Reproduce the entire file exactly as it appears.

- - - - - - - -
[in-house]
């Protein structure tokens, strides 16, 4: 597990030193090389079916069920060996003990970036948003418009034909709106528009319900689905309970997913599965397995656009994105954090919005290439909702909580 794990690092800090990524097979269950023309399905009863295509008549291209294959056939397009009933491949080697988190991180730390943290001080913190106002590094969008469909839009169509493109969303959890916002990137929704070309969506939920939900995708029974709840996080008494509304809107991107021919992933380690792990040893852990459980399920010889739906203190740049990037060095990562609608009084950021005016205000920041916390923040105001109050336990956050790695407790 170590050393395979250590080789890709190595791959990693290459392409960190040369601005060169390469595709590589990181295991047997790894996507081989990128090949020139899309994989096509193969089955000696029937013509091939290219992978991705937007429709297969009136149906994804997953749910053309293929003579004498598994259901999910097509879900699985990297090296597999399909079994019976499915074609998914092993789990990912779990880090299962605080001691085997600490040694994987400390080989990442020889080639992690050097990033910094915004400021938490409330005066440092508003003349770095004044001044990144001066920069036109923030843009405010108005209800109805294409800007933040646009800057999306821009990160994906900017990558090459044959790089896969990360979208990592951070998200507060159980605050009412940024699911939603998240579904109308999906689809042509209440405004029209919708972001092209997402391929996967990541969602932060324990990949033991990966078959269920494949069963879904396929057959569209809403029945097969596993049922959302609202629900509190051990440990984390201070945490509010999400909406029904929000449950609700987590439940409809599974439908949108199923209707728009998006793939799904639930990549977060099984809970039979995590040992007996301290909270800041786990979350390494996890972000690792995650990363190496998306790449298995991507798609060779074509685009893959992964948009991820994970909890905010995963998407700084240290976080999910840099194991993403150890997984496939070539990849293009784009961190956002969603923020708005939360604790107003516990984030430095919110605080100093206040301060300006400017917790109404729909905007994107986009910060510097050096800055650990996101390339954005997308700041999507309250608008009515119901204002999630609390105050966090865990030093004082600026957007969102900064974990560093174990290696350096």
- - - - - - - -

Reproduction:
[in-house]
């Protein structure tokens, strides 16, 4: 597990030193090389079916069920060996003990970036948003418009034909709106528009319900689905309970997913599965397995656009994105954090919005290439909702909580 794990690092800090990524097979269950023309399905009863295509008549291209294959056939397009009933491949080697988190991180730390943290001080913190106002590094969008469909839009169509493109969303959890916002990137929704070309969506939920939900995708029974709840996080008494509304809107991107021919992933380690792990040893852990459980399920010889739906203190740049990037060095990562609608009084950021005016205000920041916390923040105001109050336990956050790695407790 170590050393395979250590080789890709190595791959990693290459392409960190040369601005060169390469595709590589990181295991047997790894996507081989990128090949020139899309994989096509193969089955000696029937013509091939290219992978991705937007429709297969009136149906994804997953749910053309293929003579004498598994259901999910097509879900699985990297090296597999399909079994019976499915074609998914092993789990990912779990880090299962605080001691085997600490040694994987400390080989990442020889080639992690050097990033910094915004400021938490409330005066440092508003003349770095004044001044990144001066920069036109923030843009405010108005209800109805294409800007933040646009800057999306821009990160994906900017990558090459044959790089896969990360979208990592951070998200507060159980605050009412940024699911939603998240579904109308999906689809042509209440405004029209919708972001092209997402391929996967990541969602932060324990990949033991990966078959269920494949069963879904396929057959569209809403029945097969596993049922959302609202629900509190051990440990984390201070945490509010999400909406029904929000449950609700987590439940409809599974439908949108199923209707728009998006793939799904639930990549977060099984809970039979995590040992007996301290909270800041786990979350390494996890972000690792995650990363190496998306790449298995991507798609060779074509685009893959992964948009991820994970909890905010995963998407700084240290976080999910840099194991993403150890997984496939070539990849293009784009961190956002969603923020708005939360604790107003516990984030430095919110605080100093206040301060300006400017917790109404729909905007994107986009910060510097050096800055650990996101390339954005997308700041999507309250608008009515119901204002999630609390105050966090865990030093004082600026957007969102900064974990560093174990290696350096």